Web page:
The U.K. introduced stronger regulations Monday, Feb. 10 to better protect against a coronavirus outbreak. Effective immediately, the new regulations will ensure that individuals suspected of having 2019-nCoV are kept in isolation for 14 days, according to U.K. Health Secretary Matt Hancock. As of Monday, 1,114 people in the U.K. had been tested for the virus, eight of whom tested positive. Based on the World Health Organization’s Jan. 30 declaration that the new coronavirus is a public health emergency of international concern, the U.K. raised the risk to the public from low to moderate, Chief Medical Officer Chris Whitty said. Although the risk to individuals in the U.K. remains low, the elevated risk level permits the government to prepare proactively, he said.

If the Feb. 10 opinion of the U.S. Court of Appeals for the Federal Circuit stands in Acetris Health LLC v. United States, companies that source active pharmaceutical ingredients (APIs) from India for drugs that they manufacture in the U.S. will be able to bid for Department of Veterans Affairs (VA) and other federal contracts. Under the Trade Agreements Act (TAA), the VA is prohibited from purchasing products of certain countries, including India. In addition, the Federal Acquisition Regulation (FAR) directs agencies to purchase “U.S.-made end products” before products from certain foreign countries. In the past, the VA followed Customs and Border Protection’s (CBP) long-held determination that the source of a drug’s API dictated its country of origin, so it refused to award contracts for drugs that were manufactured in the U.S. from APIs made in India and other countries barred under the TAA. Citing the CBP interpretation, the VA barred Allendale, N.J.-based Acetris’ drugs that are manufactured by Aurolife Pharma LLC in Dayton, N.J., using API from India. The CBP’s interpretation is wrong, the appellate court said. “The regulatory history of the term ‘U.S.-made end product’ makes clear that the source of the components (here, the API) is irrelevant in determining where a product is ‘manufactured,’” the Federal Circuit said. The court noted that when the government proposed FAR, it explained that the rule “defines U.S.-made end products as products that are manufactured or substantially transformed in the United States, regardless of the source of the components.” Thus, drugs manufactured in the U.S. are not products of the country in which their API was made. “If the government is dissatisfied with how the FAR defines ‘U.S.-made end product,’ it must change the definition, not argue for an untenable construction of the existing definition,” the court said.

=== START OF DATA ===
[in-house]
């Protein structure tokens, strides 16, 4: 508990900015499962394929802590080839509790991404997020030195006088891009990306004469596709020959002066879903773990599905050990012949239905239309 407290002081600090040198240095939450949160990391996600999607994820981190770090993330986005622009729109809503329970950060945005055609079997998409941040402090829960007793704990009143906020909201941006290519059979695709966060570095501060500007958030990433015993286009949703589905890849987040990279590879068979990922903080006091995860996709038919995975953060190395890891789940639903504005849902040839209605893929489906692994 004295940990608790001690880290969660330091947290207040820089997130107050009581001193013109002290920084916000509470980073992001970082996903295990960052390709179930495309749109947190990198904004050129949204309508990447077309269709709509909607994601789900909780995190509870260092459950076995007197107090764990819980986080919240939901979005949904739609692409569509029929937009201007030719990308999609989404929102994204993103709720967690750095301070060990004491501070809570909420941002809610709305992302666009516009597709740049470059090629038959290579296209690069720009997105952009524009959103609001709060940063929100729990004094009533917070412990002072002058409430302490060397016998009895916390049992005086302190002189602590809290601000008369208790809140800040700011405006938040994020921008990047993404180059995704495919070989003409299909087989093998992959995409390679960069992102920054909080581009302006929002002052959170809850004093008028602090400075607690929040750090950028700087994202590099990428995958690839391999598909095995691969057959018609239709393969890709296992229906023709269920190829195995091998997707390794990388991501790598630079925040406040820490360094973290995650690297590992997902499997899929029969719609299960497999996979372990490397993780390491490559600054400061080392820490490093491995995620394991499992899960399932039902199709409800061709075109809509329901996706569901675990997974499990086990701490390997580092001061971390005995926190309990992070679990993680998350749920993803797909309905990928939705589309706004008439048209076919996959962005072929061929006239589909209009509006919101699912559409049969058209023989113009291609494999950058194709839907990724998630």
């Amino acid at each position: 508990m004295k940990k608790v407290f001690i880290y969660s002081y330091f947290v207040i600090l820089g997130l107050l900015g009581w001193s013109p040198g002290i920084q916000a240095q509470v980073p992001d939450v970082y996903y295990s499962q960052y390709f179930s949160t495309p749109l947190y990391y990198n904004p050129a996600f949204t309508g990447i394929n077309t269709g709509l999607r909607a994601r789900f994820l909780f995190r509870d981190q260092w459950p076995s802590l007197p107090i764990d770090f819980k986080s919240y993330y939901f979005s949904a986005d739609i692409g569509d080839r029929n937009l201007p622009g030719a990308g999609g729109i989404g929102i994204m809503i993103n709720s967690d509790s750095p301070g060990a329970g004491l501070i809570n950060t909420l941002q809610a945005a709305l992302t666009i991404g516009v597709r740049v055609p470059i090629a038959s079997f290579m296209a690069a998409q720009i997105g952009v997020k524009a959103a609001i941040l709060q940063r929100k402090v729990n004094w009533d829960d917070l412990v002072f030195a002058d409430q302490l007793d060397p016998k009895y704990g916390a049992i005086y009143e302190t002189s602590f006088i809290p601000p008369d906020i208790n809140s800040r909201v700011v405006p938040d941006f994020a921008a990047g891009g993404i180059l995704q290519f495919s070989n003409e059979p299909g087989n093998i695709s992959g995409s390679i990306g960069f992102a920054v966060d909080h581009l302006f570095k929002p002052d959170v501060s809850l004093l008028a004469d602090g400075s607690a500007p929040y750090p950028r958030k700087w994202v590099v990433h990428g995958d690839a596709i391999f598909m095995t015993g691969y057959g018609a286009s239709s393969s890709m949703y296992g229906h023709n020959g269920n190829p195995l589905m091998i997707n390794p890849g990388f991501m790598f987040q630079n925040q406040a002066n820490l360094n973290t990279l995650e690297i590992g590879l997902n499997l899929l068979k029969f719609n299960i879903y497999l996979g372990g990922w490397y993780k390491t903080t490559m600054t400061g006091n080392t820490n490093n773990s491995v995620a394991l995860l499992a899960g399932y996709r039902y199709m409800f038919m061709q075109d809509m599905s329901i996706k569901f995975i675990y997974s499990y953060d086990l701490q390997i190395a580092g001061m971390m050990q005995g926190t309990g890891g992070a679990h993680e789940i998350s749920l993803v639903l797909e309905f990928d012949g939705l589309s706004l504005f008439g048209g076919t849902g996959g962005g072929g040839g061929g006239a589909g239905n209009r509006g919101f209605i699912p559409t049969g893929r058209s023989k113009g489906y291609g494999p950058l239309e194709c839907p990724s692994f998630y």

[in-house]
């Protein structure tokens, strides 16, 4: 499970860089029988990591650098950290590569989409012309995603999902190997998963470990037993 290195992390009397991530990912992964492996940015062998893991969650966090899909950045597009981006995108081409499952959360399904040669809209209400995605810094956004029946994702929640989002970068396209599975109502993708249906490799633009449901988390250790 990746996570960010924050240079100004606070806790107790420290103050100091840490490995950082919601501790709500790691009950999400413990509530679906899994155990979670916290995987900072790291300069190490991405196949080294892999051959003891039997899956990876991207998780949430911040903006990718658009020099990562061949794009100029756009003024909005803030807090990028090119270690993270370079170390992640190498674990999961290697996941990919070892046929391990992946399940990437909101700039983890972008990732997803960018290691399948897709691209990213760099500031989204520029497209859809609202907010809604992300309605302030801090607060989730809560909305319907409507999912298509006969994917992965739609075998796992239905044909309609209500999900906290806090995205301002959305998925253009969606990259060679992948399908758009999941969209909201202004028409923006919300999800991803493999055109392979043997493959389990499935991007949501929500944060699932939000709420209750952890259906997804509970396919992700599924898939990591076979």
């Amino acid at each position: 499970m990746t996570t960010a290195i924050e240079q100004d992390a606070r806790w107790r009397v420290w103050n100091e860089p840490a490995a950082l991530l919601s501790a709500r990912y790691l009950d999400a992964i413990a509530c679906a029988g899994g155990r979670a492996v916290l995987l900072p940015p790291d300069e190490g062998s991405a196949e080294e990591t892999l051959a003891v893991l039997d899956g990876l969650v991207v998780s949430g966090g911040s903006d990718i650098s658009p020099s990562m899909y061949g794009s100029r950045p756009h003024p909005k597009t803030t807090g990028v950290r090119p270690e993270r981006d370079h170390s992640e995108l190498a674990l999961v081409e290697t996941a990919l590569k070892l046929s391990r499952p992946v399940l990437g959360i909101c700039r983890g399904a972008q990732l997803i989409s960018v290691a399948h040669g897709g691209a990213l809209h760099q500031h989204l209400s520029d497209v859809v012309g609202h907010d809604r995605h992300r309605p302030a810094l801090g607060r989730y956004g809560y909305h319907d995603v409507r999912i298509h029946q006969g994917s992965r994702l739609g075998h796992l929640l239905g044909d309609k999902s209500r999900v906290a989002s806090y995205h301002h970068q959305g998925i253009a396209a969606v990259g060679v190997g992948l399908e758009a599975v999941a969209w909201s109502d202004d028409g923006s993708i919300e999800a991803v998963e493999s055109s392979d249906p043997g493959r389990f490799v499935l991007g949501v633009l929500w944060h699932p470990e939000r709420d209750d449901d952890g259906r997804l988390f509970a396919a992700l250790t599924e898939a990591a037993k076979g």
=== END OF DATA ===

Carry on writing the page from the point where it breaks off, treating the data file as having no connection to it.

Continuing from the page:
As the U.S. Trade Representative prepares its 2020 Special 301 Report, the Pharmaceutical Research and Manufacturers of America (PhRMA) is urging it to defend American biopharma innovators and jobs by ending market access and intellectual property barriers in 24 economies around the world. The PhRMA submission requests action to reverse compulsory licensing in Malaysia and to end damaging pricing policies in several markets, including Canada, Japan and South Korea.

India’s Central Drugs Standard Control Organisation (CDSCO) extended the deadline for manufacturers of fixed-drug combination (FDC) products that were licensed with state authorities before Jan. 10, 2012, to apply for licensure with the Directorate General of Health Services. The original application deadline was Nov. 22, 2019. Manufacturers now have until May 30, 2020, to apply to the Directorate for a license for their FDCs, according to CDSCO.

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